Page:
Tuesday 25 September 2012


Golden Pool, a recreation of a work done by Shelagh Wakely in 1993 at Museo do Acude, Rio de Janeiro

a small exhibition of works in memory of Shelagh by her friends was installed in the garden pavilion, and included works by David Medalla, Susan Hiller, Richard Deacon, Ron Haselden, Sharon Kivland, Alison Wilding, Amikam Toren, Rose Finn-Kelcey, Bente Stokke, Tina Keane, Antoni Malinowski, Sandie Macrae, Steve Bell, Tunga, Tatiana Grinberg, Carla Guagliardi, Cabelo, Madeleine Strinberg...

Tunga, Carla and Branca activitating the pool

Branca painting her dress with golden leaves next to the golden swimming pool

invitation to Shelagh Wakely's exhibition at Museo do Acude, 1993

documentation of Shelagh's work

Tunga's homage to Shelagh Wakely

and friends saying goodbye to Shelagh

Shelagh Wakely, A homage by Friends was organised by artist Tatiana Grinberg, Carla Guagliardi and Tunga with support from Room Art Space, London

Shelagh Wakely's website http://www.shelaghwakely.com/

Shelagh's Memorial 

Guy Brett's Obituary

Shelagh left her house and studio to the Elephant Trust in London http://www.elephanttrust.org.uk/

Monday 24 September 2012


Jonathas de Andrade, 'O Levante' (The Uprising), 1st Horse-Drawn Cart Race in the Center of Recife.

O Levante
(The Uprising)
Jonathas de Andrade

The idea of ​​the project was to undertake whatever would be needed to make it possible to hold the 1st Horse-Drawn Cart Race in the Center of Recife.

As farm animals are prohibited anywhere in Recife, everyone who gets about by horse is made invisible from the point of view of the law. Only by dealing with the race as if it were scene from a movie – by being able, therefore, to have it considered as being to some extent a piece of "fiction" - is what would make the event feasible and fit to obtain the authorizations needed to make it happen from the official point of view.

Two things about the presence of men and horses pulling carts in every part of the city. On the one hand, they are apart from the ongoing developmental logic of the city (and the Country), their presence contrasting with the traffic, the asphalt, the 40-storey towers and, on the other, an entire design for civilization that runs in the opposite direction, the men with carts and their horses are echoes of rurality which point to the origins of this region. Little by little it dawned on me that these men, carts, and nags are just other pieces of ballast from a much greater circuit of rurality, which cuts across the city and contains within itself a design for civilizing that is underpinned by another paradigm – all of its own and non-hegemonic: a rural parallel civilization that coexists in the proto-urban Recife of a super-under-developing Brazil. There are men who cart thrown-away food and vegetables from the street markets to the various small enclosures in their backyards in several places in the city; folks who go about the city by horse; horse fairs that take place throughout the week in various neighborhoods and nearby towns; there are competitive spear-the-ring races; cavalcades; and the Ramo (the Branch), a grand procession of men on horseback and driving carts that takes place at year’s end.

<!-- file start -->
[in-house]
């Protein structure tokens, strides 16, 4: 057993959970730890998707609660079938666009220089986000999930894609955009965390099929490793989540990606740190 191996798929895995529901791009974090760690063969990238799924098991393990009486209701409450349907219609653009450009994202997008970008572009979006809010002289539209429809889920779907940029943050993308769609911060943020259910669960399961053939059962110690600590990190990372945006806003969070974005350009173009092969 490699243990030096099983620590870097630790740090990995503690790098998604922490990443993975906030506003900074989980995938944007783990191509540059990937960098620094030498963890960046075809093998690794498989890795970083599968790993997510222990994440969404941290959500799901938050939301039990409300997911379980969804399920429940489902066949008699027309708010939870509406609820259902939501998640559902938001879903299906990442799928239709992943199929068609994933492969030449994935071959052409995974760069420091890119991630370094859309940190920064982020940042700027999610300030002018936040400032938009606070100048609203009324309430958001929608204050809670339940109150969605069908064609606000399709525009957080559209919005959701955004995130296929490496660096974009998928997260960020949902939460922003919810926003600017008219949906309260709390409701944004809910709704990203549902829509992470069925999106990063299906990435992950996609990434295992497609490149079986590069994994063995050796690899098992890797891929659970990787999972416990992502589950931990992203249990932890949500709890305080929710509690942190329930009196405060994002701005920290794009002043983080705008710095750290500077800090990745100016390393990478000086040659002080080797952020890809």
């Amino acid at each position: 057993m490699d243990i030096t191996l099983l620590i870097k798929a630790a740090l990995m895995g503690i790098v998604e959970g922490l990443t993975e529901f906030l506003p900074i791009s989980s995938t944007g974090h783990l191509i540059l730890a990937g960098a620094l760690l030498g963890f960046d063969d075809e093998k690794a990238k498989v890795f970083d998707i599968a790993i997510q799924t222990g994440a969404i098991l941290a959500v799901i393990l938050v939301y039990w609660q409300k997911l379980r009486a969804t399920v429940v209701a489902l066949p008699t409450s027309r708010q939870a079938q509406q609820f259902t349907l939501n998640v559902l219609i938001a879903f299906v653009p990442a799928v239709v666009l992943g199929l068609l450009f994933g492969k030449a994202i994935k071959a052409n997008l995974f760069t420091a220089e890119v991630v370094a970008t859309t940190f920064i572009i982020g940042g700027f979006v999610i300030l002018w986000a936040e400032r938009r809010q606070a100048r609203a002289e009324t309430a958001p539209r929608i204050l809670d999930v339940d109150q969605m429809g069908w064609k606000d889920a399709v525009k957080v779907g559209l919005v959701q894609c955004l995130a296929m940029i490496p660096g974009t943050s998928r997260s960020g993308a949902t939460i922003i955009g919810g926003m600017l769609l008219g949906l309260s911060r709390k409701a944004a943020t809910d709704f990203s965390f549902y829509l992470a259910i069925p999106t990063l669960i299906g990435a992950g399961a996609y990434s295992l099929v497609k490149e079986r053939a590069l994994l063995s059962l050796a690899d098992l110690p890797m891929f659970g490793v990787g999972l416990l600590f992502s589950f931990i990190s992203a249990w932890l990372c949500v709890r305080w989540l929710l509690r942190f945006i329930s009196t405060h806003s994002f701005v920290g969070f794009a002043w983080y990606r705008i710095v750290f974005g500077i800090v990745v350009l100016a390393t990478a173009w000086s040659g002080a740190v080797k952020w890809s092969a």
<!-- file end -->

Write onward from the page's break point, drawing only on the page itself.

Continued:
Alongside this panorama, from the point of view of legality, having farm animals within the urban perimeter is not on. Recife is officially regarded as an entirely urban city, unlike several others which combine rural stretches with urban ones. Therefore, all this rural circuit is illegal: the carts, the horses, the fairs, everything has to be invisible to the eyes of the authorities and, as absolutely concrete fact, it does exist in the marginalization and by virtue of a certain pact of cynicism. I have always thought that this contradiction is tantamount to a madness that is very revealing of the forces and ideologies present in the city. That is, what is understood, in silence, is that laws do not need to be exactly complied with, but they are there as reminders of who the real owner of the land is, and are used with a false legitimacy and the façade of democracy, to evict anyone who makes a nuisance of himself when it suits the owner.